Peter Costello is a devout believer, always happy to be photographed getting down with Jesus at the Hillsong Church. So although we’re reluctant to interrupt his Easter meditations with matters temporal, we think he should be in serious contemplation about tax in the quiet time this weekend, before he puts the final touches to the 10 May Budget.

As the treasurer knows, there’s an unwritten clause of the Constitution: the states and the Commonwealth shall fight. The subject of the argument doesn’t matter.

This week they’re arguing about taxes. Two facts. The GST was always supposed to go to the states – it was innocently supposed to stop fights over money between Canberra and the states, in fact. And the GST is raking in bucket loads more than anyone ever expected.

That means that Peter Costello has every right to tell the states to cut their taxes. But he should ask himself: is that the smart thing to do?

A scary report from the Reserve Bank this week shows that hundreds of thousands of low-to-middle income earners are burdened with massive housing debts. You can read AM’s report about it here, but the frightening headline is that for almost one-in-five low-to-middle income families, mortgage repayments gobble up more than half their disposable income.

Many of these people are the ubiquitous Howard battlers who have got themselves into debt because of Howard Government policies encouraging everyone to rush into housing. Now they’re paying even more in interest thanks to the inflationary, unnecessary, economically irresponsible – and virtually impossible to claw back politically – panic spending the Howard Government has indulged its favourite demographics with since the dark days of 2001.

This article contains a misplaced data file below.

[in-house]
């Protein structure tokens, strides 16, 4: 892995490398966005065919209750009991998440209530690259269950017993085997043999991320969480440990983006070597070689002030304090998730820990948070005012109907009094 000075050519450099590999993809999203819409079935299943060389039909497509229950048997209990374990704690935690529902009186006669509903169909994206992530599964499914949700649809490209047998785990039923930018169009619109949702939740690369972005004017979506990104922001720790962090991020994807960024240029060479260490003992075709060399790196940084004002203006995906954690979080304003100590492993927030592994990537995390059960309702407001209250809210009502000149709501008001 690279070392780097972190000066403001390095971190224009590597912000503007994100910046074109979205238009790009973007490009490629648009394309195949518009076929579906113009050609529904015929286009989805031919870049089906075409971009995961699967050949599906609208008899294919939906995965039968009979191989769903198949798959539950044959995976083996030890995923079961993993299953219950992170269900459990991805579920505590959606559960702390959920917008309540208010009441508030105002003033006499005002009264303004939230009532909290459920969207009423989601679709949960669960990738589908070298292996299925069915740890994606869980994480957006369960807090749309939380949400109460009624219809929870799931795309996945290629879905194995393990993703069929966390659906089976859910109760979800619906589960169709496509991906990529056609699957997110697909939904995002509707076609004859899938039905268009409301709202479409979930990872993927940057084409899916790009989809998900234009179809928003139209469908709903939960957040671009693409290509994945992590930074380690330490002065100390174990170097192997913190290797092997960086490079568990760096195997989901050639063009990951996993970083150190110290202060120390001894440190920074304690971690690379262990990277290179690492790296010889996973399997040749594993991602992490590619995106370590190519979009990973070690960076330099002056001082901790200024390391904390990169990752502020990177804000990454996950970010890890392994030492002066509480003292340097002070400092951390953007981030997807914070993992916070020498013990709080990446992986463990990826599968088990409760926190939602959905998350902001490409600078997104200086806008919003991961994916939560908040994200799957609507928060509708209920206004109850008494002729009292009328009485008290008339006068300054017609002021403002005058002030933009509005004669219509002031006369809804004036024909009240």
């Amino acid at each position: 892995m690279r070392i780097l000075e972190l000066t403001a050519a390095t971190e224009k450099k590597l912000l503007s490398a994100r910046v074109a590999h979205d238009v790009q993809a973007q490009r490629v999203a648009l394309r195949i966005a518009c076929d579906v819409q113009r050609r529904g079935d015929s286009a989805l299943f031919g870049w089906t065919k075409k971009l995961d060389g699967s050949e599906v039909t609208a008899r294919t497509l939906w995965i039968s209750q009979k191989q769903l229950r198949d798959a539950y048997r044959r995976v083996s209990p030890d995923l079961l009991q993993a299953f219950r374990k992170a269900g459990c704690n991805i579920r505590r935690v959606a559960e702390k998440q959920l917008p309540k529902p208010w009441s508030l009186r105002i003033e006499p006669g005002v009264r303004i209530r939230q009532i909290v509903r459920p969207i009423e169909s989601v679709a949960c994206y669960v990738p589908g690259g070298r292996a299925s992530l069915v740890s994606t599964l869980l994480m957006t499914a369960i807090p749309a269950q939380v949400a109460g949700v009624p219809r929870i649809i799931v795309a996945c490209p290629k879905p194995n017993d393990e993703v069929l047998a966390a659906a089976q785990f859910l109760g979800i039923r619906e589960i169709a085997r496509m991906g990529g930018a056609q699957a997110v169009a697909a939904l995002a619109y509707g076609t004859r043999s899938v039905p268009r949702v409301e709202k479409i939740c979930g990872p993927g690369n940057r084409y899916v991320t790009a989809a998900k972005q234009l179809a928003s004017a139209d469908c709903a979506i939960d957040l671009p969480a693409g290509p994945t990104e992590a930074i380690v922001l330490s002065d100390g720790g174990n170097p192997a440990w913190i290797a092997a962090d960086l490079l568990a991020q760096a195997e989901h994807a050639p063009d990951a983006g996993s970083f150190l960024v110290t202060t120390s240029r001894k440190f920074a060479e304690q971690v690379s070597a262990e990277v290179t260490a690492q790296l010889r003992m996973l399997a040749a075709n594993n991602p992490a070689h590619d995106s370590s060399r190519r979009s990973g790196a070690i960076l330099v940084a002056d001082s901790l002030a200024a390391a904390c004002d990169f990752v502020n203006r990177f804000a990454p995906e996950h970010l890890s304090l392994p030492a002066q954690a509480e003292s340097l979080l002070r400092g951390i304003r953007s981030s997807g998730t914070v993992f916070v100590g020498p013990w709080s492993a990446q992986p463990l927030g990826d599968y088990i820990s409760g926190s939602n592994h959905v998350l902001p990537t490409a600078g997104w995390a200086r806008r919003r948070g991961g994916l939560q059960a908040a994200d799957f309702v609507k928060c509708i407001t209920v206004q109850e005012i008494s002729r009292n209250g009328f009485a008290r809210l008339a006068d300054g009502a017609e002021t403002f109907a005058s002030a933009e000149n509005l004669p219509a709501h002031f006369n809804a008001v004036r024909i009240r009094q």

These people could face really tough times – or lose their houses – if labour market shortages or oil prices or any of the other factors that the Reserve Bank has warned about – push rates higher.

The prime minister and the treasurer know how vulnerable these low-to-middle-income households are. That’s why they have been talking down the need for another rates rise. That would be political betrayal on the level of Paul Keating’s trashing of his 1993 election commitments in his 1993 Budget.

That Budget led to the resignation of a treasurer, John Kerin. But Peter Costello doesn’t want to quit, he wants to be prime minister.

So here’s his Easter meditation. How can he be the good guy who puts money back in people’s pockets and cushion the interest rate blow? He’s got just under seven weeks before Budget Day to make up his mind.

Peter Fray

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